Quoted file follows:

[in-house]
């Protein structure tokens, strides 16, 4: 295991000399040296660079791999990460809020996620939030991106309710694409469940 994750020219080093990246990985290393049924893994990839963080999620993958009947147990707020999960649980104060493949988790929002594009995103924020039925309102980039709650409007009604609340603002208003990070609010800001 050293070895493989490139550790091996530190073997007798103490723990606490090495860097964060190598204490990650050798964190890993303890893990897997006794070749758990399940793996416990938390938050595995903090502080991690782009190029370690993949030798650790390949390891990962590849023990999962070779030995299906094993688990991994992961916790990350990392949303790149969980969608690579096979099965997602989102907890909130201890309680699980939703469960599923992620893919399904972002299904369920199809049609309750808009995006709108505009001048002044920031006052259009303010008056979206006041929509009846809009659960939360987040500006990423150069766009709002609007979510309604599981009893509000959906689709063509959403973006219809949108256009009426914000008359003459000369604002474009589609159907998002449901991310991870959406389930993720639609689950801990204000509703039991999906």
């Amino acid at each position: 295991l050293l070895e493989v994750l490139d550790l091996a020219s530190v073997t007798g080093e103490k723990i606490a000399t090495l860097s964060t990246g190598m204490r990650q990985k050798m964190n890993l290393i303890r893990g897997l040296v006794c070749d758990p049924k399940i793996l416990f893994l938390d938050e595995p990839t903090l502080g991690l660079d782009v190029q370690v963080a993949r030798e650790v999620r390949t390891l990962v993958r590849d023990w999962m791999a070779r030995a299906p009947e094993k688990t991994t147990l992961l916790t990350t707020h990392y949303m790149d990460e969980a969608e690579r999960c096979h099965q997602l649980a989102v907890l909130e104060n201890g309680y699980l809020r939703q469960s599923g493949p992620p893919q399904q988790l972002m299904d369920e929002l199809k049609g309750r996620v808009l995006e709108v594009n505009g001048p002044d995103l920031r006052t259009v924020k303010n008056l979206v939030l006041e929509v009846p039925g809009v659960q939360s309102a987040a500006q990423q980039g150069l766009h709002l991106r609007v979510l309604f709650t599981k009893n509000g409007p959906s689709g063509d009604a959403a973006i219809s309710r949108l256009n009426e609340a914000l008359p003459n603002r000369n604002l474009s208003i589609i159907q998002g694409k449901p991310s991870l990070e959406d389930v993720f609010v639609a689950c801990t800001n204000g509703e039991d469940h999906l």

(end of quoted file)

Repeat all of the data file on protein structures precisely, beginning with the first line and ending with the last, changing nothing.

[in-house]
């Protein structure tokens, strides 16, 4: 295991000399040296660079791999990460809020996620939030991106309710694409469940 994750020219080093990246990985290393049924893994990839963080999620993958009947147990707020999960649980104060493949988790929002594009995103924020039925309102980039709650409007009604609340603002208003990070609010800001 050293070895493989490139550790091996530190073997007798103490723990606490090495860097964060190598204490990650050798964190890993303890893990897997006794070749758990399940793996416990938390938050595995903090502080991690782009190029370690993949030798650790390949390891990962590849023990999962070779030995299906094993688990991994992961916790990350990392949303790149969980969608690579096979099965997602989102907890909130201890309680699980939703469960599923992620893919399904972002299904369920199809049609309750808009995006709108505009001048002044920031006052259009303010008056979206006041929509009846809009659960939360987040500006990423150069766009709002609007979510309604599981009893509000959906689709063509959403973006219809949108256009009426914000008359003459000369604002474009589609159907998002449901991310991870959406389930993720639609689950801990204000509703039991999906």
């Amino acid at each position: 295991l050293l070895e493989v994750l490139d550790l091996a020219s530190v073997t007798g080093e103490k723990i606490a000399t090495l860097s964060t990246g190598m204490r990650q990985k050798m964190n890993l290393i303890r893990g897997l040296v006794c070749d758990p049924k399940i793996l416990f893994l938390d938050e595995p990839t903090l502080g991690l660079d782009v190029q370690v963080a993949r030798e650790v999620r390949t390891l990962v993958r590849d023990w999962m791999a070779r030995a299906p009947e094993k688990t991994t147990l992961l916790t990350t707020h990392y949303m790149d990460e969980a969608e690579r999960c096979h099965q997602l649980a989102v907890l909130e104060n201890g309680y699980l809020r939703q469960s599923g493949p992620p893919q399904q988790l972002m299904d369920e929002l199809k049609g309750r996620v808009l995006e709108v594009n505009g001048p002044d995103l920031r006052t259009v924020k303010n008056l979206v939030l006041e929509v009846p039925g809009v659960q939360s309102a987040a500006q990423q980039g150069l766009h709002l991106r609007v979510l309604f709650t599981k009893n509000g409007p959906s689709g063509d009604a959403a973006i219809s309710r949108l256009n009426e609340a914000l008359p003459n603002r000369n604002l474009s208003i589609i159907q998002g694409k449901p991310s991870l990070e959406d389930v993720f609010v639609a689950c801990t800001n204000g509703e039991d469940h999906l």